Poem Of The Week: ‘This Moment’ By Eavan Boland
Those of us who read poetry commonly proceed in search of meaning. Our instinct is to get a feel for the wholeness of a poem; to size it up, to tickle and cajole it until it yields to definition like a giddy child to laughter.
A poem that doesn’t give up an immediately manageable story may seem wilfully obscure, deliberately secretive, or bloody awkward, like a French philosopher.
Sometimes it is easier to approach a poem as though we were a clean, empty train trundling towards a station: to look at the colour on the teeming platform, to listen to the cacophony, smell the coffee, and forget the destination.
Things are getting ready
out of sight.
Stars and moths.
And rinds slanting around fruit.
But not yet.
One tree is black.
One window is yellow as butter.
A woman leans down to catch a child
who has run into her arms
Apples sweeten in the dark.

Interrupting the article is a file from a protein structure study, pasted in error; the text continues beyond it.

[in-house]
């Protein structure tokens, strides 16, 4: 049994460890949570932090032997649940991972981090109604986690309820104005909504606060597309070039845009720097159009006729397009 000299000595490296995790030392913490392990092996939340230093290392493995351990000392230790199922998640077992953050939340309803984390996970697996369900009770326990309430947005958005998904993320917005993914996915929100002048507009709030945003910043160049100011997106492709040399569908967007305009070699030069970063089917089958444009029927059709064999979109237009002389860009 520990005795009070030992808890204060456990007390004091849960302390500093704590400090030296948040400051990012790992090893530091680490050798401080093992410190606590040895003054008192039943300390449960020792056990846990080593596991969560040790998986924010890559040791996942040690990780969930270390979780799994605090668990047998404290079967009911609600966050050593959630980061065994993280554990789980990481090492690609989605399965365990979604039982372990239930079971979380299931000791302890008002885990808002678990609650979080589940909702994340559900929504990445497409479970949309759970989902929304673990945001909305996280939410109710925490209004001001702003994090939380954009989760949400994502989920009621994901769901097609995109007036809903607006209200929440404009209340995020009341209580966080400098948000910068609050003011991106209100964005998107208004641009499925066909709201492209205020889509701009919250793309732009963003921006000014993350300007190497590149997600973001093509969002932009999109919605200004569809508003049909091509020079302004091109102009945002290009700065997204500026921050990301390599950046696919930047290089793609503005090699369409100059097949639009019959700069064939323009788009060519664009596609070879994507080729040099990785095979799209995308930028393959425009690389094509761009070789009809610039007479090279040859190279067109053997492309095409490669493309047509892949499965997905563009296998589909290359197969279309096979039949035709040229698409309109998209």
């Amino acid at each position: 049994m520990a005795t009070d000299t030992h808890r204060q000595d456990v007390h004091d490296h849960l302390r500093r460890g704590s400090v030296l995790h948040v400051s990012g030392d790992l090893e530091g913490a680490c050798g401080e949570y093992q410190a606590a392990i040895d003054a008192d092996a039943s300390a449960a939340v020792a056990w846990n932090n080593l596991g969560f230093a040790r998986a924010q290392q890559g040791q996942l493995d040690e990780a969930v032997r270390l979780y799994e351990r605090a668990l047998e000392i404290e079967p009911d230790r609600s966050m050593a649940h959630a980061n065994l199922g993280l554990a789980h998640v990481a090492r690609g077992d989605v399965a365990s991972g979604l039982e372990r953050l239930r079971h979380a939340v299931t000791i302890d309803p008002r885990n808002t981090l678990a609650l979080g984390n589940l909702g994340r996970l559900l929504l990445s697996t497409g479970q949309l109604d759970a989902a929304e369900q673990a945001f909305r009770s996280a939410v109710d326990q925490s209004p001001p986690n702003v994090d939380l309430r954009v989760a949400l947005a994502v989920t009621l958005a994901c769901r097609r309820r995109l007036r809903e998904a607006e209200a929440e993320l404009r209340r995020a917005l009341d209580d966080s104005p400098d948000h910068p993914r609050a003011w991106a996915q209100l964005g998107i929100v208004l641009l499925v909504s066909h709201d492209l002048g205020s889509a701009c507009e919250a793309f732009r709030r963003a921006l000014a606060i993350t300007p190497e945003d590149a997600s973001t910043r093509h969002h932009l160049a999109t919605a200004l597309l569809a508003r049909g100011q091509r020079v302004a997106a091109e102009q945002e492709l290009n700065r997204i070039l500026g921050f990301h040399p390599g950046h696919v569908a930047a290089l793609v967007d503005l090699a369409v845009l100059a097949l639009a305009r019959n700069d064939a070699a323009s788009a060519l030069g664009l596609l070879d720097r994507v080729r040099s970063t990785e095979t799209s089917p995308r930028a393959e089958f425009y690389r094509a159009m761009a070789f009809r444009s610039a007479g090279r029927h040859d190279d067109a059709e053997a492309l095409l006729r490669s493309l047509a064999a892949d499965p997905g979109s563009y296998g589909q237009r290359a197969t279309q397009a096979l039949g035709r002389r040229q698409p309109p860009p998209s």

Irish poet Eavan Boland’s wonderful ‘This Moment’ encourages anything except an impulse to build meaning. Instead, we walk with her narrator through an evening’s landscape, a twilight whose sensory accretions foreground no more and no less than the poem’s title signifies, so that we are caught in the beauty of a living moment.
The experience is heady, narcotic. Time unfolds in hidden recesses as though a shadowy, breathing world were a metaphor for the interior channelling of the writer’s own imagination. The anticipation around which Boland’s pivotal words hinge is a ‘Thought Fox’ moment: ‘But not yet’ prefigures the poem’s own birth, a page about to be written.
The simple, monosyllabic end-stopped lines admit a tentative impressionism: nosing around a nocturnal tableau, the narrator is empowered, made visionary, by a sudden sense of being alive in the world.
And what a world – where ‘Apples sweeten in the dark’ in the mellowing invisibility of time’s silence, and in organic confraternity with the child, who soon will not be a child, endlessly running into his mother’s waiting arms.
‘This Moment’ needn’t give any more.